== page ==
The assistant professor of archaeology and anthropology is one of the first recipients of a new CUNY grant for junior faculty members.

Doug Boyer Wins $50,000 Grant to Create a Database of Bones

March 12, 2012

Doug Boyer starts to build a database of bones.

Doug Boyer starts to build a database of bones.

Doug Boyer has always liked bones. Now, thanks to a $50,000 CUNY Junior Faculty Research Award in Science and Engineering (J-FRASE), the assistant professor of archaeology and anthropology will be able to build a database of bones and share that information with researchers around the world.

The J-FRASE is a new grant for up-and-coming professors to help them advance their research in life science, physical science, mathematics or engineering and to bolster their ability to attract other external funding. Boyer is one of only three recipients of this year’s inaugural awards.

Boyer will use the funding to build the infrastructure for a database of fossil bones, which is related to his broader research on tracking how mammals changed in size during a period of significant climate change some 55 million years ago. The database will allow researchers to access images of teeth and ankle bones of ancient mammals in order to measure them precisely and thus extrapolate information, such as what the mammal ate and whether it walked on four limbs or two.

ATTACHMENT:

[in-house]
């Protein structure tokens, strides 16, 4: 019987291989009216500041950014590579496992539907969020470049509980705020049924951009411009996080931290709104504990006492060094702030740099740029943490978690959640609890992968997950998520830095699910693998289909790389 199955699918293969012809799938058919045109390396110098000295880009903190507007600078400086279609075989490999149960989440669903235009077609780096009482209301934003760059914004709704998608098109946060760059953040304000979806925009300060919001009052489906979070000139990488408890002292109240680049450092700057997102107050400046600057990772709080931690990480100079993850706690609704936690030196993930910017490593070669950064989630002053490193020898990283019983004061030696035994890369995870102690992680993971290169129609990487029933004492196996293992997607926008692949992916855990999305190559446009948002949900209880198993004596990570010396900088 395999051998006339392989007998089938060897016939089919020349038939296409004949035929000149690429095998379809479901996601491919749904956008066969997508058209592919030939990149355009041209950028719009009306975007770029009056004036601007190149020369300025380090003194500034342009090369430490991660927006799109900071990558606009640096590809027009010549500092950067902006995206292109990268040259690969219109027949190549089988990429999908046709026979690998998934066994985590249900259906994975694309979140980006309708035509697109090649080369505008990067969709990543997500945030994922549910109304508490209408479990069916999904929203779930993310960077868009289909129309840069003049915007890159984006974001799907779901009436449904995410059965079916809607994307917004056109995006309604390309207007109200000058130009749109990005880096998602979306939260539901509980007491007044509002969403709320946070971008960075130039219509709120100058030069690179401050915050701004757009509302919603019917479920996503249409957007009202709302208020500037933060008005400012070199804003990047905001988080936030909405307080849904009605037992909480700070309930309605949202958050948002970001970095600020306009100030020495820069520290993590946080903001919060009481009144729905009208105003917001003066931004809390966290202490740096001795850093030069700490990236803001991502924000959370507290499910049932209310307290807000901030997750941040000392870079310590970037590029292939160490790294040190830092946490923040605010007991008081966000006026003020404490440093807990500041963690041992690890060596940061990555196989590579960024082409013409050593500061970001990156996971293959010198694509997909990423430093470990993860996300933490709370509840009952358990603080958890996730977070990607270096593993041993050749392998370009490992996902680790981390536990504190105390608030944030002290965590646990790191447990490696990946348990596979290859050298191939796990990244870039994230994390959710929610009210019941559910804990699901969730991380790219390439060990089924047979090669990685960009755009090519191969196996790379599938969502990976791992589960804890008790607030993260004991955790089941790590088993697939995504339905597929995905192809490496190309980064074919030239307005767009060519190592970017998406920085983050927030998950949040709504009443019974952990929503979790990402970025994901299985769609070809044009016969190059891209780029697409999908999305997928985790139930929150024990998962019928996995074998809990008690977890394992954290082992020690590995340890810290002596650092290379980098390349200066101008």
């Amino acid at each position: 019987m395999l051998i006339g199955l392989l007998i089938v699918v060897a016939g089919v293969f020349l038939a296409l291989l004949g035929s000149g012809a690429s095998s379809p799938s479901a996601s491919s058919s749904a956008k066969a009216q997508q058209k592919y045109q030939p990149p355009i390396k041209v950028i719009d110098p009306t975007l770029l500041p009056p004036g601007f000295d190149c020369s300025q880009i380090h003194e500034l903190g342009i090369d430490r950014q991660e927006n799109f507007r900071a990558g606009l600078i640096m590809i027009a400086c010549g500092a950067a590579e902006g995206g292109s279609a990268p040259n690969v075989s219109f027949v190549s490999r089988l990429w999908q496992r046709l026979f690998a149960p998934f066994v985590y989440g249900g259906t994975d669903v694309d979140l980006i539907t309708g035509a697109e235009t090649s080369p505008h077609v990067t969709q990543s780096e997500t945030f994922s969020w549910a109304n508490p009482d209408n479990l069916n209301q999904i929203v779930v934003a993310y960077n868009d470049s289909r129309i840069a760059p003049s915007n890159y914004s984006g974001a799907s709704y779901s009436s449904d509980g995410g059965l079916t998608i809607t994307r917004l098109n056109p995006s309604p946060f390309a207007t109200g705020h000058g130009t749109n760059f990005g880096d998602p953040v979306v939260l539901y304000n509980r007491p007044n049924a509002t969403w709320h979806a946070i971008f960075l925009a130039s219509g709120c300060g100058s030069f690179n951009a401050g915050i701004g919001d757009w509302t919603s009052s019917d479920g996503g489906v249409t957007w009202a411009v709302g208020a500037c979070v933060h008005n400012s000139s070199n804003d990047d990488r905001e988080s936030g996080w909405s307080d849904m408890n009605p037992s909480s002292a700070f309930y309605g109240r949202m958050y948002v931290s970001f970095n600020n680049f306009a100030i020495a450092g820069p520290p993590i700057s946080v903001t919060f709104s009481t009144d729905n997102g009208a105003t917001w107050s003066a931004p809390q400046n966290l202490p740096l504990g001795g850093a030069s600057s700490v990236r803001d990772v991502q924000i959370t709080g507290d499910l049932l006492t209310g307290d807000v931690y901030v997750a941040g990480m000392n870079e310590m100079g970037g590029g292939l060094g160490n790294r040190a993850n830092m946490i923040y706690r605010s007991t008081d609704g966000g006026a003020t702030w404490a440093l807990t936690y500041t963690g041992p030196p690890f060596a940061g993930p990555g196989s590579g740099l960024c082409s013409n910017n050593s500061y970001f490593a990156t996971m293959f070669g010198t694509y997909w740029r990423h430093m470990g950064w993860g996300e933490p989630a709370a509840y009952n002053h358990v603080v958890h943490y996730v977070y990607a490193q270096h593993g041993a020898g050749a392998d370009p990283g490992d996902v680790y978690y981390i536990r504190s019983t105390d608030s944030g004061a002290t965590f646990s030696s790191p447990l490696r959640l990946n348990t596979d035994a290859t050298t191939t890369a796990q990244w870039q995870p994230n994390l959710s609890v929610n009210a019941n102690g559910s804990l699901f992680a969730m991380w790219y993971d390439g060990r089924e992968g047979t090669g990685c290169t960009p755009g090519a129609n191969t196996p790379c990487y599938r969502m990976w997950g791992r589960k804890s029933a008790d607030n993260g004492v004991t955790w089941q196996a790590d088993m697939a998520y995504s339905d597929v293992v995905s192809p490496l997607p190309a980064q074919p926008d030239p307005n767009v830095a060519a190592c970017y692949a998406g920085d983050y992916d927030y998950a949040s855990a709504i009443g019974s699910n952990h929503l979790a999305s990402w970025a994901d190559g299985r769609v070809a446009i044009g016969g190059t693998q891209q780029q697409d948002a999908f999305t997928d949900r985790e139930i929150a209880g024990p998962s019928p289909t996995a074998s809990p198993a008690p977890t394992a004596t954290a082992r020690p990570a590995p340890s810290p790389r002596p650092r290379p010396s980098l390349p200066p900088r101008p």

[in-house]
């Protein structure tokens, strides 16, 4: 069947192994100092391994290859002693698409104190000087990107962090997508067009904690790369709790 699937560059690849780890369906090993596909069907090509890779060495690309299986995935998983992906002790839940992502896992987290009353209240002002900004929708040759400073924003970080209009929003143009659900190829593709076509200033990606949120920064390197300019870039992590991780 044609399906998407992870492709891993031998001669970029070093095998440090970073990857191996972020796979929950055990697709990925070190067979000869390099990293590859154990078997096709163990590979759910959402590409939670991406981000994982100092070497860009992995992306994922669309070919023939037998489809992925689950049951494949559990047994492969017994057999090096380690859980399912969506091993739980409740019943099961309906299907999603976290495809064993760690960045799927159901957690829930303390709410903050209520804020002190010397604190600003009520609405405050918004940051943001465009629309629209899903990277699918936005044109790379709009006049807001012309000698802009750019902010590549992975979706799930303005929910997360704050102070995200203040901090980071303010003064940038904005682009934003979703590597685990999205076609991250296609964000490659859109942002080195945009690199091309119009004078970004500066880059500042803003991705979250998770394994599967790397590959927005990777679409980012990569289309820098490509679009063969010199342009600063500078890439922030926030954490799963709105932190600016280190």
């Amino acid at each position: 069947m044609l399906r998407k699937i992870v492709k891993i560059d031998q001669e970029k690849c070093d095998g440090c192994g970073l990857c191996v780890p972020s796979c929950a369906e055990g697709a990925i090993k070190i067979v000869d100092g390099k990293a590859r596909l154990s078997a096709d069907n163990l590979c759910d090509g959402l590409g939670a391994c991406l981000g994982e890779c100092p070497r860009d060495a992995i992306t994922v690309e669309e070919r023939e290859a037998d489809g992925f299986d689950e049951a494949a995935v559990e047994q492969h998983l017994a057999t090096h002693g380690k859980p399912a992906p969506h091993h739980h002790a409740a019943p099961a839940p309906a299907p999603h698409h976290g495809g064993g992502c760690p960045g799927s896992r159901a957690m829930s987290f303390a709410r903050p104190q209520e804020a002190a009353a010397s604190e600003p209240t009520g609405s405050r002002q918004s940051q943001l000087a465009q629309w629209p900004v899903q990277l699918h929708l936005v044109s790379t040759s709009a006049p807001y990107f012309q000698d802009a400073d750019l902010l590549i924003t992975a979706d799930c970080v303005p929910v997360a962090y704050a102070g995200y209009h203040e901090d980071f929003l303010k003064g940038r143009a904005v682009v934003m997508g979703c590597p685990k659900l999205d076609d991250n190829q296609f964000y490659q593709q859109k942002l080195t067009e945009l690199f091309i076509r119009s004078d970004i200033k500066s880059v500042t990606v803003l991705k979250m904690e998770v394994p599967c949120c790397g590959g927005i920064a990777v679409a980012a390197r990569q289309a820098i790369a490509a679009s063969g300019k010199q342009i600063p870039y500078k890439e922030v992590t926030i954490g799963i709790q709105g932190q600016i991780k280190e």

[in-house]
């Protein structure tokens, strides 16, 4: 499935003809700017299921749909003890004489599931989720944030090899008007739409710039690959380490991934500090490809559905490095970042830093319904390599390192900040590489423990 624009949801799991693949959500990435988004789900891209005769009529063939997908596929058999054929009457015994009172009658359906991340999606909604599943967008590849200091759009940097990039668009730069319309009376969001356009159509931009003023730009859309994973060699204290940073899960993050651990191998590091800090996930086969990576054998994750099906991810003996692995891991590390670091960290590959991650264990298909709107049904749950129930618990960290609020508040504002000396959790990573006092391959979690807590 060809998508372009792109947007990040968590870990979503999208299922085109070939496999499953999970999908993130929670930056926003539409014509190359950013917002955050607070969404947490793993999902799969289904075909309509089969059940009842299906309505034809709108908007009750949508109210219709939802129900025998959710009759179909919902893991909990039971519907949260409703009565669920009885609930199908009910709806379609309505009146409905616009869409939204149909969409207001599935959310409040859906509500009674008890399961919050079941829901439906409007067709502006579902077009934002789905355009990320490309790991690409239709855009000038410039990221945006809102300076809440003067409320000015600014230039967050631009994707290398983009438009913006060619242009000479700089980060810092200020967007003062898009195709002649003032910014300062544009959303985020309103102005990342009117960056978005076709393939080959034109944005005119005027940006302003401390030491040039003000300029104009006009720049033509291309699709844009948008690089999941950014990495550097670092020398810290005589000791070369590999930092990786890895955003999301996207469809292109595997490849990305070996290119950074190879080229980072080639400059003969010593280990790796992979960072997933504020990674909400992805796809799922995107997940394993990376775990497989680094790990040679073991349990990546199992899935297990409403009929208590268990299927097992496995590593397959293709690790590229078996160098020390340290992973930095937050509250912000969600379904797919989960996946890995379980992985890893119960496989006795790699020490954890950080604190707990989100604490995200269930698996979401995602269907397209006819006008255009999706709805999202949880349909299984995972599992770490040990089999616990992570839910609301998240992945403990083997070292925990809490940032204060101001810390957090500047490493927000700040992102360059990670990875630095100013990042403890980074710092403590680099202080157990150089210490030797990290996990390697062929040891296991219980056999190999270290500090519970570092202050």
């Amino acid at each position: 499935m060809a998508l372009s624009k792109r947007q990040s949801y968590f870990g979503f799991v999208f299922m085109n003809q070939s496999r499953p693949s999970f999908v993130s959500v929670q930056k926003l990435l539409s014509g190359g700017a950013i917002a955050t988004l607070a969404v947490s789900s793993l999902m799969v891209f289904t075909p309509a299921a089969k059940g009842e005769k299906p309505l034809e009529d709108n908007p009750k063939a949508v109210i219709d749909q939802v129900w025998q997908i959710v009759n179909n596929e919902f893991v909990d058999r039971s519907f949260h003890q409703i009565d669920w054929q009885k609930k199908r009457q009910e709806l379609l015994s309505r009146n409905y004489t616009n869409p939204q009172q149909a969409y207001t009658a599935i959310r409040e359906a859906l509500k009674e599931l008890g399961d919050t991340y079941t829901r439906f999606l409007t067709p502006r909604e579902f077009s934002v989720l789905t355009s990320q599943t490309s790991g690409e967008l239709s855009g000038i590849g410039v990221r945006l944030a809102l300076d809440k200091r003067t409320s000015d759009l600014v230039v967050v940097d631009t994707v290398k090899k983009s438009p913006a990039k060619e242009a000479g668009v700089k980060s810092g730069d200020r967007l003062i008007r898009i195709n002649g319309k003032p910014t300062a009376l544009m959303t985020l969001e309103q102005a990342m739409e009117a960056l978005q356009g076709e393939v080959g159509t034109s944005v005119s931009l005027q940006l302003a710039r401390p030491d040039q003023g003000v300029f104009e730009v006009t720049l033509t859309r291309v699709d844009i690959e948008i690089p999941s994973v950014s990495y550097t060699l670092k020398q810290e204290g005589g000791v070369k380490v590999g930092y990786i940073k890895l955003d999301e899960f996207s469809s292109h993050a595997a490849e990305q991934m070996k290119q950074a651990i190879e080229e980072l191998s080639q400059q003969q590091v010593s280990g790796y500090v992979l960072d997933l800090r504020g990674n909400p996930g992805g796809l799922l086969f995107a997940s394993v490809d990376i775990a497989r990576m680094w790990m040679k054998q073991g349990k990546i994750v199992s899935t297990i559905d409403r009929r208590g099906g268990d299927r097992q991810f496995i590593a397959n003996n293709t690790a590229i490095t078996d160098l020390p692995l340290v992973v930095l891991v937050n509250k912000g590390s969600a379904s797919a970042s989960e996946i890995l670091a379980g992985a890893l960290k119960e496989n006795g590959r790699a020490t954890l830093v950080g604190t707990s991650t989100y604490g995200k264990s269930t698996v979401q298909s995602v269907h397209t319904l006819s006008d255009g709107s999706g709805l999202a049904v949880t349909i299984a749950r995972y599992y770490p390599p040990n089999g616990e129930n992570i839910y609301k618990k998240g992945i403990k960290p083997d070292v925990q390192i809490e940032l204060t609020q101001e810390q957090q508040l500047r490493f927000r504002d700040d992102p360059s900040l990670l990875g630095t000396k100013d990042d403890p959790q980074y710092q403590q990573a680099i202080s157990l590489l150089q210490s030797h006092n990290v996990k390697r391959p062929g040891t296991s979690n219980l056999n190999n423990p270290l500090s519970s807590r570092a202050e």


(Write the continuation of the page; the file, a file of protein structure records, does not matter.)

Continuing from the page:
“No one has measured a lot of this stuff before,” explains Boyer. “Researchers have typically just looked at drawings and made observations. A lot of the differences we have described have been too difficult to measure. But when working with digital data, we can be a lot more precise and take different kinds of measurements.”

The J-FRASE funding will enable Boyer to scan the images into the database, travel to museums to access some of the fossils, and pay student research assistants to help with the project. His progress, as well as a crude version of the database, is available on Boyer’s website.

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